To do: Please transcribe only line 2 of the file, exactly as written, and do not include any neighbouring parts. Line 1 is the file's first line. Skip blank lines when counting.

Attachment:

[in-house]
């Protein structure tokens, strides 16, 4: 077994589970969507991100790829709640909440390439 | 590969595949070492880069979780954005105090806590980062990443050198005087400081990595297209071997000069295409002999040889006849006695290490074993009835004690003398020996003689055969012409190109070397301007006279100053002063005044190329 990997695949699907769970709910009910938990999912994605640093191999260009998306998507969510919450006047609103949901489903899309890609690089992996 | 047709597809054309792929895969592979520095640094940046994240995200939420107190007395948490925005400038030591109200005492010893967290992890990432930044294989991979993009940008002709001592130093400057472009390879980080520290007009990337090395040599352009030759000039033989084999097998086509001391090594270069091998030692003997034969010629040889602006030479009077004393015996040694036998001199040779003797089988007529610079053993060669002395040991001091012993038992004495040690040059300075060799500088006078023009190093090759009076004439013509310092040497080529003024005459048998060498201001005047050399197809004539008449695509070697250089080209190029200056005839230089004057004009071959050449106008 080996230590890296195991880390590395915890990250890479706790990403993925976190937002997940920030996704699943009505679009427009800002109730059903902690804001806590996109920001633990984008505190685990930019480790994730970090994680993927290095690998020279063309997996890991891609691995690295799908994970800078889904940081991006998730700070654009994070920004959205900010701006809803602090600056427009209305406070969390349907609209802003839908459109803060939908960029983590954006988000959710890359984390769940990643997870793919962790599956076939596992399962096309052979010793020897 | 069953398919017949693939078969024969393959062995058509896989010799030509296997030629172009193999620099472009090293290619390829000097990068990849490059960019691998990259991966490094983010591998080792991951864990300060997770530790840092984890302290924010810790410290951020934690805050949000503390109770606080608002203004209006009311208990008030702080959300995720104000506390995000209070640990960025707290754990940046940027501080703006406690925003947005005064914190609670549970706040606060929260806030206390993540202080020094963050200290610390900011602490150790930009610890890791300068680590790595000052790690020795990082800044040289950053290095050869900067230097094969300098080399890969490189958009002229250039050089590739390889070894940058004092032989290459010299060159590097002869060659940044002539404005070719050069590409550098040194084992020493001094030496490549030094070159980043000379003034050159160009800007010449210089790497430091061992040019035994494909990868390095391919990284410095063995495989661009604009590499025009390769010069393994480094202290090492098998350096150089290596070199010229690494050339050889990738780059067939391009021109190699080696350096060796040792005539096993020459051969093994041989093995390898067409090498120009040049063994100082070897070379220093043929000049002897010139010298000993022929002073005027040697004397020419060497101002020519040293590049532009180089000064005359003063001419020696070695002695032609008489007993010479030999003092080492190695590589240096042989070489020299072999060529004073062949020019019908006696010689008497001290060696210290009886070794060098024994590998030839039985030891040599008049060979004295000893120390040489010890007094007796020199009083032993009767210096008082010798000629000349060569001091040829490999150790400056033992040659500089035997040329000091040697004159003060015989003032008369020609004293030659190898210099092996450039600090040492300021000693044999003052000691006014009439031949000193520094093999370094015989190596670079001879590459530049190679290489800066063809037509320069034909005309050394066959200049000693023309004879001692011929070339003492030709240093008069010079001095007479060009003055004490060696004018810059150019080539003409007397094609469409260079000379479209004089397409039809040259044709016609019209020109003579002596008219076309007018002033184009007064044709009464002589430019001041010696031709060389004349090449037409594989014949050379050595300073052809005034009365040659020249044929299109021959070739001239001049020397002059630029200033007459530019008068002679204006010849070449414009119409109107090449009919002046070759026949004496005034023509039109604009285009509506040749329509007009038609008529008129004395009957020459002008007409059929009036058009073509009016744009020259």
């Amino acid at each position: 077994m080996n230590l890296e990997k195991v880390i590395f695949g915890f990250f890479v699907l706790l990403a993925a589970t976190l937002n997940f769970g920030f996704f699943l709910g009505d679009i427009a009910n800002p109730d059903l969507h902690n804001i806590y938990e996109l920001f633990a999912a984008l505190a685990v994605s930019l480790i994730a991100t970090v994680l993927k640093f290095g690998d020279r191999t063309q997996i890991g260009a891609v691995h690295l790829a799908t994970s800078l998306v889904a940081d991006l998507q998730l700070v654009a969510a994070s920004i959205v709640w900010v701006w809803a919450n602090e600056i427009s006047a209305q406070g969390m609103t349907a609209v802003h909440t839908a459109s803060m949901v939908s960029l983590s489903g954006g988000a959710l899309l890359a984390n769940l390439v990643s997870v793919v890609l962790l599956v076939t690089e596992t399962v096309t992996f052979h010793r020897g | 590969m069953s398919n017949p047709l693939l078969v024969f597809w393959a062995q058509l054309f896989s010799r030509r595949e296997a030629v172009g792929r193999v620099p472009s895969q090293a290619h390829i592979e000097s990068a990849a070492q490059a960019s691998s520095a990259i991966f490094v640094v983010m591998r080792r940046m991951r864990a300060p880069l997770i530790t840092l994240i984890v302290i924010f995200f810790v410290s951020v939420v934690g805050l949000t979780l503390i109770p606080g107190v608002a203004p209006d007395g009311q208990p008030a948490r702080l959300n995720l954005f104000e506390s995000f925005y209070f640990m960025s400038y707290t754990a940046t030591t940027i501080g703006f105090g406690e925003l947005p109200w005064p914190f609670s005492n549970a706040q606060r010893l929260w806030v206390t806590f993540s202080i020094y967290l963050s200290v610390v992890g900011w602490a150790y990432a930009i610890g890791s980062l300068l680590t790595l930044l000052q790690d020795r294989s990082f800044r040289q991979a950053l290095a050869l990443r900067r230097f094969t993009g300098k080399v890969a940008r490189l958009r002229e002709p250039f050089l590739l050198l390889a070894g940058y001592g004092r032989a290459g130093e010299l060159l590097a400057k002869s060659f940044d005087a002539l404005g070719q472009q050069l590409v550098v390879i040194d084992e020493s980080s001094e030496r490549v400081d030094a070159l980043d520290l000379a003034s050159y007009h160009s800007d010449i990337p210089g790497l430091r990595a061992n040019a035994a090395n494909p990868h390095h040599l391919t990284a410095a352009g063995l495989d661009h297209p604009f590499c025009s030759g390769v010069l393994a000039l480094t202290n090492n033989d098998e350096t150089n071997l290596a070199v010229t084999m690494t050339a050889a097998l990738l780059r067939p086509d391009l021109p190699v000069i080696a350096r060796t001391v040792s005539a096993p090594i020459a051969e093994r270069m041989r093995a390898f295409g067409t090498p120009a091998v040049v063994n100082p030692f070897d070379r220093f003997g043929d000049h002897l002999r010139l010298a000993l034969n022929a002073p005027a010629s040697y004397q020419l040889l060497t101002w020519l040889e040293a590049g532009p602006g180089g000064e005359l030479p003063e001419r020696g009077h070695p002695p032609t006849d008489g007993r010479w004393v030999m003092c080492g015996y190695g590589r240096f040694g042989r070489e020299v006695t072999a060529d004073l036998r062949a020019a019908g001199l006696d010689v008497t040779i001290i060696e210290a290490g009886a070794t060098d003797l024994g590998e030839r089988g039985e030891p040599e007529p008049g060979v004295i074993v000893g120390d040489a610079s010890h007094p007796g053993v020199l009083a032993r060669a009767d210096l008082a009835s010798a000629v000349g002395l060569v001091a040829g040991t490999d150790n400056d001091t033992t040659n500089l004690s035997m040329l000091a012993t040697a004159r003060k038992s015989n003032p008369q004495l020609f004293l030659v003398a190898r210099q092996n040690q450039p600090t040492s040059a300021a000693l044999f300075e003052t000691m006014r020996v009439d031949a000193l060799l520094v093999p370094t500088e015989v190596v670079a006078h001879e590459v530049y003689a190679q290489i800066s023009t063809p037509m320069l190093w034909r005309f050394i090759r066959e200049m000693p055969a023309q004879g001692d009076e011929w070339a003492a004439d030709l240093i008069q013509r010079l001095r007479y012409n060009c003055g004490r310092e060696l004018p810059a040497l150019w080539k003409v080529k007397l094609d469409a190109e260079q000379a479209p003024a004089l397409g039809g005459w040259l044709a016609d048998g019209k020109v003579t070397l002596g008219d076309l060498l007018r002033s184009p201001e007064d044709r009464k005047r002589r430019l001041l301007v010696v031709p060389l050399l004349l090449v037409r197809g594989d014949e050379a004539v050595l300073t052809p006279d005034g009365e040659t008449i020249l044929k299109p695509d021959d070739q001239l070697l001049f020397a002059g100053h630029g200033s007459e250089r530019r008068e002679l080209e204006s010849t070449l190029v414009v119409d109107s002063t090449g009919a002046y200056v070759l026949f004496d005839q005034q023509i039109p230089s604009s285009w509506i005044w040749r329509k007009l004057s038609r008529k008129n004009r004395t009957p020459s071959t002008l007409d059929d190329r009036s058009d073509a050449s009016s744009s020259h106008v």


């Protein structure tokens, strides 16, 4: 077994589970969507991100790829709640909440390439 | 590969595949070492880069979780954005105090806590980062990443050198005087400081990595297209071997000069295409002999040889006849006695290490074993009835004690003398020996003689055969012409190109070397301007006279100053002063005044190329 990997695949699907769970709910009910938990999912994605640093191999260009998306998507969510919450006047609103949901489903899309890609690089992996 | 047709597809054309792929895969592979520095640094940046994240995200939420107190007395948490925005400038030591109200005492010893967290992890990432930044294989991979993009940008002709001592130093400057472009390879980080520290007009990337090395040599352009030759000039033989084999097998086509001391090594270069091998030692003997034969010629040889602006030479009077004393015996040694036998001199040779003797089988007529610079053993060669002395040991001091012993038992004495040690040059300075060799500088006078023009190093090759009076004439013509310092040497080529003024005459048998060498201001005047050399197809004539008449695509070697250089080209190029200056005839230089004057004009071959050449106008 080996230590890296195991880390590395915890990250890479706790990403993925976190937002997940920030996704699943009505679009427009800002109730059903902690804001806590996109920001633990984008505190685990930019480790994730970090994680993927290095690998020279063309997996890991891609691995690295799908994970800078889904940081991006998730700070654009994070920004959205900010701006809803602090600056427009209305406070969390349907609209802003839908459109803060939908960029983590954006988000959710890359984390769940990643997870793919962790599956076939596992399962096309052979010793020897 | 069953398919017949693939078969024969393959062995058509896989010799030509296997030629172009193999620099472009090293290619390829000097990068990849490059960019691998990259991966490094983010591998080792991951864990300060997770530790840092984890302290924010810790410290951020934690805050949000503390109770606080608002203004209006009311208990008030702080959300995720104000506390995000209070640990960025707290754990940046940027501080703006406690925003947005005064914190609670549970706040606060929260806030206390993540202080020094963050200290610390900011602490150790930009610890890791300068680590790595000052790690020795990082800044040289950053290095050869900067230097094969300098080399890969490189958009002229250039050089590739390889070894940058004092032989290459010299060159590097002869060659940044002539404005070719050069590409550098040194084992020493001094030496490549030094070159980043000379003034050159160009800007010449210089790497430091061992040019035994494909990868390095391919990284410095063995495989661009604009590499025009390769010069393994480094202290090492098998350096150089290596070199010229690494050339050889990738780059067939391009021109190699080696350096060796040792005539096993020459051969093994041989093995390898067409090498120009040049063994100082070897070379220093043929000049002897010139010298000993022929002073005027040697004397020419060497101002020519040293590049532009180089000064005359003063001419020696070695002695032609008489007993010479030999003092080492190695590589240096042989070489020299072999060529004073062949020019019908006696010689008497001290060696210290009886070794060098024994590998030839039985030891040599008049060979004295000893120390040489010890007094007796020199009083032993009767210096008082010798000629000349060569001091040829490999150790400056033992040659500089035997040329000091040697004159003060015989003032008369020609004293030659190898210099092996450039600090040492300021000693044999003052000691006014009439031949000193520094093999370094015989190596670079001879590459530049190679290489800066063809037509320069034909005309050394066959200049000693023309004879001692011929070339003492030709240093008069010079001095007479060009003055004490060696004018810059150019080539003409007397094609469409260079000379479209004089397409039809040259044709016609019209020109003579002596008219076309007018002033184009007064044709009464002589430019001041010696031709060389004349090449037409594989014949050379050595300073052809005034009365040659020249044929299109021959070739001239001049020397002059630029200033007459530019008068002679204006010849070449414009119409109107090449009919002046070759026949004496005034023509039109604009285009509506040749329509007009038609008529008129004395009957020459002008007409059929009036058009073509009016744009020259």